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(originally published to Helium writing site, now gone)

Niche marketing is where a certain product or service is targeted to a particular subset of a larger market. The word “niche” comes from the French word “nicher”, meaning “to make a nest”. Traditionally, “niche” has been used to describe an ornamental recess in a wall, usually rounded or arched, for a statue or other decorative object. In ecology, the word is used to describe an organism’s position in a plant or animal community. In business and in general life, “niche” is often used in a situation where a person has found a suitable or appropriate position or place – we talk about someone finding their niche. A market niche is where a firm has found a particular part of the market that suits its size, expertise and objectives, and it concentrates on targeting that market.

Thus niche marketing is about finding a unique product or service to fulfill unmet needs of a certain group of people, for example, educated 20-29 year old women, or people in a particular location, or people with certain behavioral characteristics. An example of niche marketing is where a firm finds that the market for boarding kennels in an area is saturated and that a proportion of people would like something better for their pets, so the firm opens a pet motel. The firm can therefore offer a specific group of people a particular service that meets their needs. Many markets might not be adequately serviced through mainstream marketing.

A firm that isn’t large enough to compete against the leading companies in a market might search for a niche, or in other words a smaller part of that market, and they might do better in terms of sales and profit than they would otherwise have done. For such a firm, the advantages of specialization can outweigh those of economies of scale. Another benefit for niche marketers is that the main producers might ignore them, as the niche is often too small for them to worry about. Sometimes the product might not be much different from that produced by a mass producer, but the packaging or delivery might be different and the promotional strategy might differ.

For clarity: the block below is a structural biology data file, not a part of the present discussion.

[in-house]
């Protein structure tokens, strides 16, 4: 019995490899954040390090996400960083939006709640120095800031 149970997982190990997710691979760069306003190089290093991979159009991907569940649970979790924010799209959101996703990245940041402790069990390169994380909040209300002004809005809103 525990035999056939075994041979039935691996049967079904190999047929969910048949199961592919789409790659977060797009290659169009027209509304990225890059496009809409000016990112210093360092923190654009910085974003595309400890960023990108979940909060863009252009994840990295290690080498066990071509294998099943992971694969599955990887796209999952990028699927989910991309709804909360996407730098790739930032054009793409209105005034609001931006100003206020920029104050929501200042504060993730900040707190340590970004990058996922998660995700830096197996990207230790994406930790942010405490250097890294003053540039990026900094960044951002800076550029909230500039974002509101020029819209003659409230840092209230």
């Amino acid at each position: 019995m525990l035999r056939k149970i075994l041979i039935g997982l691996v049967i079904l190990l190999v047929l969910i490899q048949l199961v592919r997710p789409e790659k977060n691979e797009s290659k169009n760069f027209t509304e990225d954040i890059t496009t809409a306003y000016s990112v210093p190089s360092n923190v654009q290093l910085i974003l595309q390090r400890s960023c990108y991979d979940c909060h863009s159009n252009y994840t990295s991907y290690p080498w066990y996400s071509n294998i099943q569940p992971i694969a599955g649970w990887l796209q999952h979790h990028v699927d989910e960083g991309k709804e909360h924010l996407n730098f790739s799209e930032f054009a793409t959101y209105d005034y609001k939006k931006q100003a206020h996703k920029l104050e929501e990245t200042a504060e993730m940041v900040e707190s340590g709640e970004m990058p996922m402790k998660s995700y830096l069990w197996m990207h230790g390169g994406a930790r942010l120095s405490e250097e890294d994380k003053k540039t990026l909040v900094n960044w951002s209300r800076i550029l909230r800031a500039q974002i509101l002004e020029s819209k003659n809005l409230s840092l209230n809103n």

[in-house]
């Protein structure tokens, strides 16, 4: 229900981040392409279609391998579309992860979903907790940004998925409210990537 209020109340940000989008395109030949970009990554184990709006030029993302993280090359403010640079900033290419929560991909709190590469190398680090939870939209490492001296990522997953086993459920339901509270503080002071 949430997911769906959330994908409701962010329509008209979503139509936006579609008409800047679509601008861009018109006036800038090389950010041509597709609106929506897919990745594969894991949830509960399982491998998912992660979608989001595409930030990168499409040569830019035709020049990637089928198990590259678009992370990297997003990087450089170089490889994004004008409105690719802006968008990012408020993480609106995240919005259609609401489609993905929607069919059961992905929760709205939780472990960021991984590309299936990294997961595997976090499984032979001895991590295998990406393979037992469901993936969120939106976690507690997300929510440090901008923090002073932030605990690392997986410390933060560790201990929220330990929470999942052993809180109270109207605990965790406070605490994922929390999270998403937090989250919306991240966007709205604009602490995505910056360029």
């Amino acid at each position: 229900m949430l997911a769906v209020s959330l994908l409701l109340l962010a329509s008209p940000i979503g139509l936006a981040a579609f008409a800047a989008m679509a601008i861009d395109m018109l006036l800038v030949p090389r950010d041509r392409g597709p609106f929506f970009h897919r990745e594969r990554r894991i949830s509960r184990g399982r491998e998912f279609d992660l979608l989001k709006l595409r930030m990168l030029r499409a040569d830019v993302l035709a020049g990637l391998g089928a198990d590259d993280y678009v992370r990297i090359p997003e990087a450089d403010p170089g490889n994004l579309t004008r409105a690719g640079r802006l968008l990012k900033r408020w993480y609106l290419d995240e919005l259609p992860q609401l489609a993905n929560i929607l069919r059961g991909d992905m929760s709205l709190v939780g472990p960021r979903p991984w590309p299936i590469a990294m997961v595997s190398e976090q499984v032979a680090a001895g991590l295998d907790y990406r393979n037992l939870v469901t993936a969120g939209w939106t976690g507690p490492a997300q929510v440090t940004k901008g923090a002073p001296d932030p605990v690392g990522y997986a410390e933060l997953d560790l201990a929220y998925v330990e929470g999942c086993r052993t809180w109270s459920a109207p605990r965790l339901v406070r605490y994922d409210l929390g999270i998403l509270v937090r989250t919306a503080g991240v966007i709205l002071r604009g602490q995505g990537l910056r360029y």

A niche marketer might rely more on word of mouth as a promotion tool than mainstream marketers. Customer loyalty is often important for a successful niche marketer. This means they have to know their customers’ needs and wants better than a mainstream provider. A niche marketer will strive for a high level of customer service and customer satisfaction, and will be keen to keep its customers.

Niche marketing can be undertaken by large firms as well as small ones. Large companies can use niche marketing to target certain market segments. An example is Nike, whose sales and profit had plateaued, and they consequently developed various niches by segmenting the footwear market by each sport, and further segmenting within certain sports. Niche marketing is becoming increasingly popular for firms of all sizes as they compete in a marketplace saturated with goods and services of every description.

To be a successful niche marketer, a firm needs to pick the right segment to target. This can be based on potential sales levels, profitability of the segment, whether it’s suited to the firm’s distribution methods, likely competition in the segment, and potential substitute products. The firm should ensure that the target market has their unique needs and wants satisfied. It must identify those needs and wants and develop a particular product for these people and market it in a way that will reach them. In this regard, it is important for the firm to be on the same wavelength as the potential market.

In summary, a niche marketer must have a unique product that is marketable, must be in a market that isn’t saturated, and must promote it appropriately to the right customers.